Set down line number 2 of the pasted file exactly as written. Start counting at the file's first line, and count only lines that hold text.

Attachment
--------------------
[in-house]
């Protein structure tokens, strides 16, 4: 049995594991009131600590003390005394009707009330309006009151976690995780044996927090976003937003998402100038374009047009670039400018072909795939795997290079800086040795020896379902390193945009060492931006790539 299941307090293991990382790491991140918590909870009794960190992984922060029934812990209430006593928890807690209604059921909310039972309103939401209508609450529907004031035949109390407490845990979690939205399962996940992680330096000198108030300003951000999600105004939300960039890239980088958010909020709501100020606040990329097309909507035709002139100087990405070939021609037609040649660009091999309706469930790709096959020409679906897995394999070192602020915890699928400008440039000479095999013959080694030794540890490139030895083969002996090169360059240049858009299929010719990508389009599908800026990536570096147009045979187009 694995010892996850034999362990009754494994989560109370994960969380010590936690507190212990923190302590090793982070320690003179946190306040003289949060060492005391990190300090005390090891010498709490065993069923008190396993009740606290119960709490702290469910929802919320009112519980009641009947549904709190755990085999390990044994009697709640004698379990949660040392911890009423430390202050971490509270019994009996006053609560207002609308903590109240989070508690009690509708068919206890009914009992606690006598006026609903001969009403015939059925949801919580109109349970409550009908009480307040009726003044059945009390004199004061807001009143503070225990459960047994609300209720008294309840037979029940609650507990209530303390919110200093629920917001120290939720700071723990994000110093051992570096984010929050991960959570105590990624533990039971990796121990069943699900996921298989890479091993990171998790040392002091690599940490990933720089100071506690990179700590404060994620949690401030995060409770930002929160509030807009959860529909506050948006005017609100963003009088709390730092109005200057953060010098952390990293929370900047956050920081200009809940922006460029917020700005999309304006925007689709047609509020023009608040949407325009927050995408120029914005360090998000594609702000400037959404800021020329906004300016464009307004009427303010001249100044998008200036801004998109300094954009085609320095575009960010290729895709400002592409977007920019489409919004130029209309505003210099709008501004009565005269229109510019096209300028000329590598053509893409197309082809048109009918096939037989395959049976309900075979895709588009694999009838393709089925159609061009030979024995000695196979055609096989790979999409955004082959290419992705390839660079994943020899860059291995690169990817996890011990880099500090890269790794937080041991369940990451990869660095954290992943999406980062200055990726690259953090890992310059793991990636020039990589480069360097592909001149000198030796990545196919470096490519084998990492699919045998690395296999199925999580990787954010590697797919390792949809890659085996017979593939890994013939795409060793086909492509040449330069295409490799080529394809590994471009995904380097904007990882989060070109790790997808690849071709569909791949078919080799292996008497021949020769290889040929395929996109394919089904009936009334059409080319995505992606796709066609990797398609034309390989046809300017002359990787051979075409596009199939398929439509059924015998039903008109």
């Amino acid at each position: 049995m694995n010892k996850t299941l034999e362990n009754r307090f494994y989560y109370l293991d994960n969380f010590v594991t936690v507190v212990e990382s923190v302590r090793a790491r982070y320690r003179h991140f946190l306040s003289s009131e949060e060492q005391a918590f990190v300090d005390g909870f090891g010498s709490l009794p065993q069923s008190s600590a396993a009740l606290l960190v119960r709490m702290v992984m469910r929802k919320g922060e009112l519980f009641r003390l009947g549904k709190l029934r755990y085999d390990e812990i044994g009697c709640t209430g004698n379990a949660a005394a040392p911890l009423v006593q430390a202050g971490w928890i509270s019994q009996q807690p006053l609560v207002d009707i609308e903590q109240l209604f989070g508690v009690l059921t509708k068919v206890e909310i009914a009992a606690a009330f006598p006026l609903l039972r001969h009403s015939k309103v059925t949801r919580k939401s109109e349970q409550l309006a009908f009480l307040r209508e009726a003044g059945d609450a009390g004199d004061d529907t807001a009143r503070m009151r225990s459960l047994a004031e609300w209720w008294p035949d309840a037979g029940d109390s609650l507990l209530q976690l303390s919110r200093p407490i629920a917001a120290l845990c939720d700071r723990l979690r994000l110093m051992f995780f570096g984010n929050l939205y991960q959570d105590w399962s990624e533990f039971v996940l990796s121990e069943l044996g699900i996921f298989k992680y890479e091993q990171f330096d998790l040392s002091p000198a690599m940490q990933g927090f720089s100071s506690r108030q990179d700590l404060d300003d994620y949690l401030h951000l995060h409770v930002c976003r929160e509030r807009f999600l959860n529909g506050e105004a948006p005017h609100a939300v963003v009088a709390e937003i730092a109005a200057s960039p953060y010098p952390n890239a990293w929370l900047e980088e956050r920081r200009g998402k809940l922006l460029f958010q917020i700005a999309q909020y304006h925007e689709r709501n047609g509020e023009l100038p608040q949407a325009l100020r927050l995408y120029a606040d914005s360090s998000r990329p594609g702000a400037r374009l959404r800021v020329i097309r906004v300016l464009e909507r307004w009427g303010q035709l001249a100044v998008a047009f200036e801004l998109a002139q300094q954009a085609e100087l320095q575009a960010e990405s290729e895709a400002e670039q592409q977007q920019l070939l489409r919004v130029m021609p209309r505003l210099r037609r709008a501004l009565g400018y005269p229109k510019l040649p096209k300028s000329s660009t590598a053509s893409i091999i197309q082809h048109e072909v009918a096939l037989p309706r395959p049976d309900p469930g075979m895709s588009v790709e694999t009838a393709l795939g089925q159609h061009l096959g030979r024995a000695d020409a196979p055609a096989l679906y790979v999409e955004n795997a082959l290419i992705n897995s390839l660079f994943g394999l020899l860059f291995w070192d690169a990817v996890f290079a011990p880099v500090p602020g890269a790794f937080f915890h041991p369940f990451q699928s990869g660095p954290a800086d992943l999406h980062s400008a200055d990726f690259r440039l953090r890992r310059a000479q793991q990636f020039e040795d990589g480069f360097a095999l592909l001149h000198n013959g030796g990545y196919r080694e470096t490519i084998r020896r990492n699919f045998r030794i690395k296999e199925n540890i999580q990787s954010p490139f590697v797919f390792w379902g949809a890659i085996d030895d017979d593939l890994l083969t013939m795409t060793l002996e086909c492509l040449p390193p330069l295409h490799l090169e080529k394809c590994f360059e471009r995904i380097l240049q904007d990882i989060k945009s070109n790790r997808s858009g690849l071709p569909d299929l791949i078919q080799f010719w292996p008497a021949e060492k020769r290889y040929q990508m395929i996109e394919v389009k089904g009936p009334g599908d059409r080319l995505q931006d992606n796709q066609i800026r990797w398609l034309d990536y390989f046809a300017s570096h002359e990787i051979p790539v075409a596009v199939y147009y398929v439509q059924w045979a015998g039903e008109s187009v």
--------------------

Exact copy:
């Protein structure tokens, strides 16, 4: 049995594991009131600590003390005394009707009330309006009151976690995780044996927090976003937003998402100038374009047009670039400018072909795939795997290079800086040795020896379902390193945009060492931006790539 299941307090293991990382790491991140918590909870009794960190992984922060029934812990209430006593928890807690209604059921909310039972309103939401209508609450529907004031035949109390407490845990979690939205399962996940992680330096000198108030300003951000999600105004939300960039890239980088958010909020709501100020606040990329097309909507035709002139100087990405070939021609037609040649660009091999309706469930790709096959020409679906897995394999070192602020915890699928400008440039000479095999013959080694030794540890490139030895083969002996090169360059240049858009299929010719990508389009599908800026990536570096147009045979187009 694995010892996850034999362990009754494994989560109370994960969380010590936690507190212990923190302590090793982070320690003179946190306040003289949060060492005391990190300090005390090891010498709490065993069923008190396993009740606290119960709490702290469910929802919320009112519980009641009947549904709190755990085999390990044994009697709640004698379990949660040392911890009423430390202050971490509270019994009996006053609560207002609308903590109240989070508690009690509708068919206890009914009992606690006598006026609903001969009403015939059925949801919580109109349970409550009908009480307040009726003044059945009390004199004061807001009143503070225990459960047994609300209720008294309840037979029940609650507990209530303390919110200093629920917001120290939720700071723990994000110093051992570096984010929050991960959570105590990624533990039971990796121990069943699900996921298989890479091993990171998790040392002091690599940490990933720089100071506690990179700590404060994620949690401030995060409770930002929160509030807009959860529909506050948006005017609100963003009088709390730092109005200057953060010098952390990293929370900047956050920081200009809940922006460029917020700005999309304006925007689709047609509020023009608040949407325009927050995408120029914005360090998000594609702000400037959404800021020329906004300016464009307004009427303010001249100044998008200036801004998109300094954009085609320095575009960010290729895709400002592409977007920019489409919004130029209309505003210099709008501004009565005269229109510019096209300028000329590598053509893409197309082809048109009918096939037989395959049976309900075979895709588009694999009838393709089925159609061009030979024995000695196979055609096989790979999409955004082959290419992705390839660079994943020899860059291995690169990817996890011990880099500090890269790794937080041991369940990451990869660095954290992943999406980062200055990726690259953090890992310059793991990636020039990589480069360097592909001149000198030796990545196919470096490519084998990492699919045998690395296999199925999580990787954010590697797919390792949809890659085996017979593939890994013939795409060793086909492509040449330069295409490799080529394809590994471009995904380097904007990882989060070109790790997808690849071709569909791949078919080799292996008497021949020769290889040929395929996109394919089904009936009334059409080319995505992606796709066609990797398609034309390989046809300017002359990787051979075409596009199939398929439509059924015998039903008109």